0:29:14.0 KD: You guys can always reach out to your dental professors, you can reach out to each other If you're stuck on a case we surely messed up on some patients and you'll learn real fast and you'll be refunding money and that's okay, you learn real quickly. But I'd say don't just have the mindset of I need to be an associate before I can be an owner. If ownership's on your mind maybe maybe challenge that belief and and ask yourself could I do this? And if I was going straight from dental school to ownership, what would I need to know now? Because maybe you can do that moonlighting. Maybe you can go shadow some people, maybe you can talk to professors, but you're gonna jump in and it's gonna be hard and it's gonna be exciting all at the same time. So that would just be a piece of advice I'd give you guys from that associate to owner role as well.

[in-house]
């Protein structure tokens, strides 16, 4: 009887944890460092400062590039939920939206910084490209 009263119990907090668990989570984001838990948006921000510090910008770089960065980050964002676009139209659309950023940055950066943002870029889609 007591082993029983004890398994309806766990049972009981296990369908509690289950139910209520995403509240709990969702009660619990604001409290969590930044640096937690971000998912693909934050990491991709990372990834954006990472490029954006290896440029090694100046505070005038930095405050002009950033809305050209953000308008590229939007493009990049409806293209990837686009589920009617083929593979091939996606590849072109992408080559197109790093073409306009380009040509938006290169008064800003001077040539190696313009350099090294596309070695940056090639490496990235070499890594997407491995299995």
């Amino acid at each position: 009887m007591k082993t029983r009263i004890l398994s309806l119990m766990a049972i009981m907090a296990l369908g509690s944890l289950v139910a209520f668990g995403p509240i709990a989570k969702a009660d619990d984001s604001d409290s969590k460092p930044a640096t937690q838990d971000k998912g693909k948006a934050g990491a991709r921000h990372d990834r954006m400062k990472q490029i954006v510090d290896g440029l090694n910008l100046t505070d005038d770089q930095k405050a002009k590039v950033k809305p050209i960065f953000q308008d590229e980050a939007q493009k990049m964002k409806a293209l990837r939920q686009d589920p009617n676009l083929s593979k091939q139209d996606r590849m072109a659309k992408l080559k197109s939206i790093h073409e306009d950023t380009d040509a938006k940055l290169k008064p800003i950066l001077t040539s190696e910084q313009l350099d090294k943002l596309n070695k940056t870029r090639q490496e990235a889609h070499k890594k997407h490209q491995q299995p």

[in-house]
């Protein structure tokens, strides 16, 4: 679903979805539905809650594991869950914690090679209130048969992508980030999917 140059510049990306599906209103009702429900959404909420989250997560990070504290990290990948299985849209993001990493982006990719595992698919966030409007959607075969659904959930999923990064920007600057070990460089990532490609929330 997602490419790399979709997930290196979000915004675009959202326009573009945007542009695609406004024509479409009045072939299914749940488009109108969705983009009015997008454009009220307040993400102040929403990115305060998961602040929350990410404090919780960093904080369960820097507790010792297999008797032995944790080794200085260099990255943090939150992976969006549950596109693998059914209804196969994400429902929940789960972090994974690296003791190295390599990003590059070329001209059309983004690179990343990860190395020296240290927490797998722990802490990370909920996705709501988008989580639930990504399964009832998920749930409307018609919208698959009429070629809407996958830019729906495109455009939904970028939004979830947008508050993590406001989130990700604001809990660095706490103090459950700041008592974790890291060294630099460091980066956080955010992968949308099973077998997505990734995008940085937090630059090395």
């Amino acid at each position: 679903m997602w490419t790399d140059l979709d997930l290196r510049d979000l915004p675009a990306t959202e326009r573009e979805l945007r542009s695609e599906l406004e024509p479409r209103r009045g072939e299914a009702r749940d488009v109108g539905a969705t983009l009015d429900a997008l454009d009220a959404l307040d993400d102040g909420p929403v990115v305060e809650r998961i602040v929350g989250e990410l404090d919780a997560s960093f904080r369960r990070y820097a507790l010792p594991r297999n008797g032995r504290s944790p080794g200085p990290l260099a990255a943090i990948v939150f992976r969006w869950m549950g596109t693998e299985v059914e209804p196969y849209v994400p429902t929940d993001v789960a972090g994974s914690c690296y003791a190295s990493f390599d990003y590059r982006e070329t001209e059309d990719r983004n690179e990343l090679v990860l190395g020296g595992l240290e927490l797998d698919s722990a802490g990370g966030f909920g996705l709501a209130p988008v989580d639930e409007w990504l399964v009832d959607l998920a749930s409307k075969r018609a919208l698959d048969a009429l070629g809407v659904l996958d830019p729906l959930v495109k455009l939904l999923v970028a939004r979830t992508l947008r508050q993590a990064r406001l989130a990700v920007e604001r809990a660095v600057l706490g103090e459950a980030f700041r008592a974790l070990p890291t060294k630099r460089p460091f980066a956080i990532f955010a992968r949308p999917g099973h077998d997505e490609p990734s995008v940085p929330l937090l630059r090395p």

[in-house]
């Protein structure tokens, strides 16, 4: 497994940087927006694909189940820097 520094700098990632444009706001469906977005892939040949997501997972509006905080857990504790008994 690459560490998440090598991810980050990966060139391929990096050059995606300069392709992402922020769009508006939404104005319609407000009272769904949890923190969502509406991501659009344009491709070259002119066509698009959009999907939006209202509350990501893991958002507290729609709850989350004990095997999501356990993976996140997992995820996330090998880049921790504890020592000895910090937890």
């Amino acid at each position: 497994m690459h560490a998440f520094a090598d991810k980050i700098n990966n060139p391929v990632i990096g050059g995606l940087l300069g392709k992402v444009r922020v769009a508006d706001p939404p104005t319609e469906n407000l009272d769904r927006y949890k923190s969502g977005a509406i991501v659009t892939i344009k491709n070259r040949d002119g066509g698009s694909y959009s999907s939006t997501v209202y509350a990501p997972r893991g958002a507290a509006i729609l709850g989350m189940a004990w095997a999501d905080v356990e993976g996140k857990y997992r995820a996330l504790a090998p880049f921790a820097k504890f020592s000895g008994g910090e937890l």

0:29:55.3 HS: And last thing kind of once you are buying a practice, if you're not doing a startup, I think there's so many different things to consider when you're gonna do an acquisition of course and you hear all these horror stories, oh this office looked great on paper but I got there the dynamic just wasn't meshing with the staff. All the staff left, I lost some patience. Do you think people should focus more on what kind of culture of an office they're buying before they just look at the financials or do you think people can rebuild from something like that and still be okay?